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Gasoline gains as reports of refinery shutdowns signal shortage Filed: 03/23/2000
By Josh P. Hamilton c.2000 Bloomberg News
New York, March 22 (Bloomberg) Gasoline rose more than 3 percent on concern that disruptions at U.S. refineries may lead to summer shortages.
A 90,000-barrel-a-day gasoline-making unit at Exxon Mobil Corp.'s Baytown refinery in Texas, shut since March 2, may not return to production as soon as anticipated because of an unspecified problem at an adjoining unit, traders said. There also was speculation about disruptions at a Tosco Corp. refinery in New Jersey.
"Having the refinery rumor mill turning is bullish" for gasoline prices, said Tim Evans, senior energy analyst at IFR Pegasus in New York.
Gasoline for April delivery on the New York Mercantile Exchange rose as much as 3.15 cents, or 3.5 percent, to 92.60 cents a gallon. Prices are up 33 percent so far this year. Gasoline futures represent wholesale, not retail prices.
Heating oil for April delivery rose as much as 3.49 cents, or 5.1 percent, to 72.25 cents a gallon, the biggest one-day gain since Feb. 25. Prices are up 69 percent in the past year, though they're down about 28 percent from a nine-year high of $1 a gallon on Jan. 31.
A 144,000-barrel-a-day unit in Tosco's Bayway refinery in Linden, New Jersey, which serves markets in the Northeast, was operating at 70 percent to 75 percent of its capacity, Bridge News reported, citing unnamed sources.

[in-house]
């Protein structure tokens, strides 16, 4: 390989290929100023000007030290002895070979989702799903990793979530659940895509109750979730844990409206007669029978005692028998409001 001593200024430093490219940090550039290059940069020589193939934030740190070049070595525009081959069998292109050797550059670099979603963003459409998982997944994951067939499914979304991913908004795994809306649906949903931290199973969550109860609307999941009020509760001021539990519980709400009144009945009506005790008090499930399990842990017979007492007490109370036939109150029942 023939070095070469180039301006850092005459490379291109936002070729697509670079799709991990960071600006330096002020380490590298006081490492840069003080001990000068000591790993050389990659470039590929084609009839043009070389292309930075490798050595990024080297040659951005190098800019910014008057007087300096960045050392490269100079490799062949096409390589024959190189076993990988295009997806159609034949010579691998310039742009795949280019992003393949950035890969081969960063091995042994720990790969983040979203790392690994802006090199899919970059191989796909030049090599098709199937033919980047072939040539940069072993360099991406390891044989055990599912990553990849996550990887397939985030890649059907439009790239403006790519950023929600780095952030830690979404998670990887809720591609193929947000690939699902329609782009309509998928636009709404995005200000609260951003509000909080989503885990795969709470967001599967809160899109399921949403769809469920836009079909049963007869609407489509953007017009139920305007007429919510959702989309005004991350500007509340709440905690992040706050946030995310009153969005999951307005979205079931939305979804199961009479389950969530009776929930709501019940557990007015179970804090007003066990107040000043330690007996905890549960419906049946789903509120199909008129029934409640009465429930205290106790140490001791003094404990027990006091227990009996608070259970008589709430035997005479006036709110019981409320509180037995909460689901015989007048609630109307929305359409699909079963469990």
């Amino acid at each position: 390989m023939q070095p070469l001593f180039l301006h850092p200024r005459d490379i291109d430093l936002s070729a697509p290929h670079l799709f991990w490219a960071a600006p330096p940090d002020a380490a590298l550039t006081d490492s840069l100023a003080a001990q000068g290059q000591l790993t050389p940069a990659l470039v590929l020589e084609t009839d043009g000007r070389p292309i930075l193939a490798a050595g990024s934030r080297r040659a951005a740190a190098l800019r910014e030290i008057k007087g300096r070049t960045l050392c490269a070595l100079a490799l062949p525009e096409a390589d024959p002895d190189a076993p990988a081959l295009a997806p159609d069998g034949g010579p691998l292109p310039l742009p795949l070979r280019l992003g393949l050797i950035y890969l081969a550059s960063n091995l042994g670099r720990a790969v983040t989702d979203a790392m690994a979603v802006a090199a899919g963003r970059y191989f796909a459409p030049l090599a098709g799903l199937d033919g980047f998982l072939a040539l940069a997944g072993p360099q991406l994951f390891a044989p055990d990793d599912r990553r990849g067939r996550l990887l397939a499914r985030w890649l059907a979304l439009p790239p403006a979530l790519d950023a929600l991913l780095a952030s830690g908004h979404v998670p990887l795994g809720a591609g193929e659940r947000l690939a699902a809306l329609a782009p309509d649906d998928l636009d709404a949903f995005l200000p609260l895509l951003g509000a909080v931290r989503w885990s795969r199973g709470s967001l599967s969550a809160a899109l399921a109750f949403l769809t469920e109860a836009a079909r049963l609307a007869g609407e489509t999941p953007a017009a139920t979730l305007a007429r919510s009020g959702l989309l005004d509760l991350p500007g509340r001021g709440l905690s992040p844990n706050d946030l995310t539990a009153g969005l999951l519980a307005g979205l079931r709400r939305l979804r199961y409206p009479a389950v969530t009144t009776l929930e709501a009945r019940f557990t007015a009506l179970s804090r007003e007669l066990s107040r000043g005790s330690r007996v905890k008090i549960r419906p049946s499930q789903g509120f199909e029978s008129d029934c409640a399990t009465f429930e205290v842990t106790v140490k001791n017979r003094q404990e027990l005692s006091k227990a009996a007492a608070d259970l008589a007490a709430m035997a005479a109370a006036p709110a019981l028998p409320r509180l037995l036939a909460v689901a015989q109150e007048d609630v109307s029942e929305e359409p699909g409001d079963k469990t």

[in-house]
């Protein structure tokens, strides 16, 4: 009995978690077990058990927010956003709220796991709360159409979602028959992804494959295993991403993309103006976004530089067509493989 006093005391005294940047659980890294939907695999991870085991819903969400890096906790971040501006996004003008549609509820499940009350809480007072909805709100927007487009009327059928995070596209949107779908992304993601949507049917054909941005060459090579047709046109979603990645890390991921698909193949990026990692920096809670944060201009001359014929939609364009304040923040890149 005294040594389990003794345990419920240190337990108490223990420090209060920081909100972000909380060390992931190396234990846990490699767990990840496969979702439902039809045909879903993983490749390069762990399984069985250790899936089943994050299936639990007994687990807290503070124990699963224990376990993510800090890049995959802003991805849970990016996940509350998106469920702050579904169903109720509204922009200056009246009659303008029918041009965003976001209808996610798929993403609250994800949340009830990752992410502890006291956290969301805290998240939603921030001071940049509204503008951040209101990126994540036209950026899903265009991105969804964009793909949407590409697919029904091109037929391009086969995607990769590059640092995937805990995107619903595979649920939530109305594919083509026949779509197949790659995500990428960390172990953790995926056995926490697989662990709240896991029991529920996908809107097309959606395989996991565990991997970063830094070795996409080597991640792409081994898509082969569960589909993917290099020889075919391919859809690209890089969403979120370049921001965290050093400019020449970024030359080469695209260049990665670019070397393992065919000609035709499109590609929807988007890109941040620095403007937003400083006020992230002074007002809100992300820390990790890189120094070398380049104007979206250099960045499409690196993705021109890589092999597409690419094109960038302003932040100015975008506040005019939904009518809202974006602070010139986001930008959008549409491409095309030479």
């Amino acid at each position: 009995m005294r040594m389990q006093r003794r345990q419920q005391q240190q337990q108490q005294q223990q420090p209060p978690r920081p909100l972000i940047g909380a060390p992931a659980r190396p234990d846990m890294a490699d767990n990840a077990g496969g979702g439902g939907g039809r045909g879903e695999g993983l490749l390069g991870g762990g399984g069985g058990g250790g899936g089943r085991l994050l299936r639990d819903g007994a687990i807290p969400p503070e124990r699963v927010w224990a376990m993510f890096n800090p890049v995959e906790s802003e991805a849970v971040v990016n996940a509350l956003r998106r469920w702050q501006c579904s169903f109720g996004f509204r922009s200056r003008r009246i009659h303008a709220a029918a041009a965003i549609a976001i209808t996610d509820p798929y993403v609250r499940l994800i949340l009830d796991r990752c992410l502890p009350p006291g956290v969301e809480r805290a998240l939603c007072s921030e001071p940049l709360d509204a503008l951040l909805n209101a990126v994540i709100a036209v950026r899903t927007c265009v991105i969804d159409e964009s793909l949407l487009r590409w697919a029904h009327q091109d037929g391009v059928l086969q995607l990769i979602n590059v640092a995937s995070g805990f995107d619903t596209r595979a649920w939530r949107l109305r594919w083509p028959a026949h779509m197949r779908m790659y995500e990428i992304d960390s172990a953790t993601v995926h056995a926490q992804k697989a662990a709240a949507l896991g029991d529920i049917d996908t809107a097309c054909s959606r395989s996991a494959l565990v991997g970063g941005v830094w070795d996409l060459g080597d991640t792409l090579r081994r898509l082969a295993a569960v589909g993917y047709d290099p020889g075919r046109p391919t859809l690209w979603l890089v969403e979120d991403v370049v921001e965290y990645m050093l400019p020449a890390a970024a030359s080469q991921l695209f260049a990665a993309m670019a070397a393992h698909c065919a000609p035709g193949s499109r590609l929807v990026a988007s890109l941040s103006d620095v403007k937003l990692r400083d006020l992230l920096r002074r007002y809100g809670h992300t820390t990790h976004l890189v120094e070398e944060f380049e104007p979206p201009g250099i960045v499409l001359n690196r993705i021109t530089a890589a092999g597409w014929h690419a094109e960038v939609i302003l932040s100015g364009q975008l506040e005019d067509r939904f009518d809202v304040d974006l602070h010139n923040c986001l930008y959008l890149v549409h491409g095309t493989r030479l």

U.S. gasoline supplies are 23 million barrels, or 10 percent, below year-ago levels, the American Petroleum Institute reported late yesterday. Refineries normally crank up output this time of year to make enough of the motor fuel for the peak summer driving season.
The Energy Department has cautioned that with inventories low, refineries will need to operate at close to maximum rates this summer to make enough gasoline.
Crude Oil Steady
Crude oil prices were little changed as oil ministers prepared for a meeting Monday of the Organization of Petroleum Exporting Countries, where they will set production targets for the months ahead.
Crude oil for May delivery was recently 7 cents higher at $27.88 a barrel on the New York Mercantile Exchange. Prices are up about 80 percent from year-ago levels.
In London, Brent crude oil for May settlement recently was up 10 cents at $25.82 a barrel on the International Petroleum Exchange.
OPEC's current production agreement expires on March 31 and while most ministers say they'll vote to boost output at the meeting in Vienna, some traders say the final amount won't be enough to meet demand from industrialized nations.
U.S. crude oil inventories rose a larger-than-expected 4.7 million barrels last week to 290.97 million, according to the API. Supplies still were down 14 percent from a year earlier. The U.S. Energy Department this morning estimated crude oil stockpiles rose 1.7 million barrels last week.
"For the time being the API/DOE influence is negligible because the major traders are fixated on OPEC," said Nauman Barakat, vice president of global energy trading at ABN Amro Inc. in New York.
OPEC, which produces two of every five barrels of oil, has come under pressure from the U.S. and other consumers to raise output next month enough to them to rebuild inventories that ended last year at the lowest levels in a decade.
Last March, OPEC agreed to make 4.32 million barrels of daily output cuts to wipe out a worldwide glut that had sent prices to 12-year lows in December 1998. Reduced supply caused prices to soar to a nine-year high of $34.37 a barrel March 8, before falling back on expectations OPEC would raise production.
-- Martin Thompson (email@example.com), March 24, 2000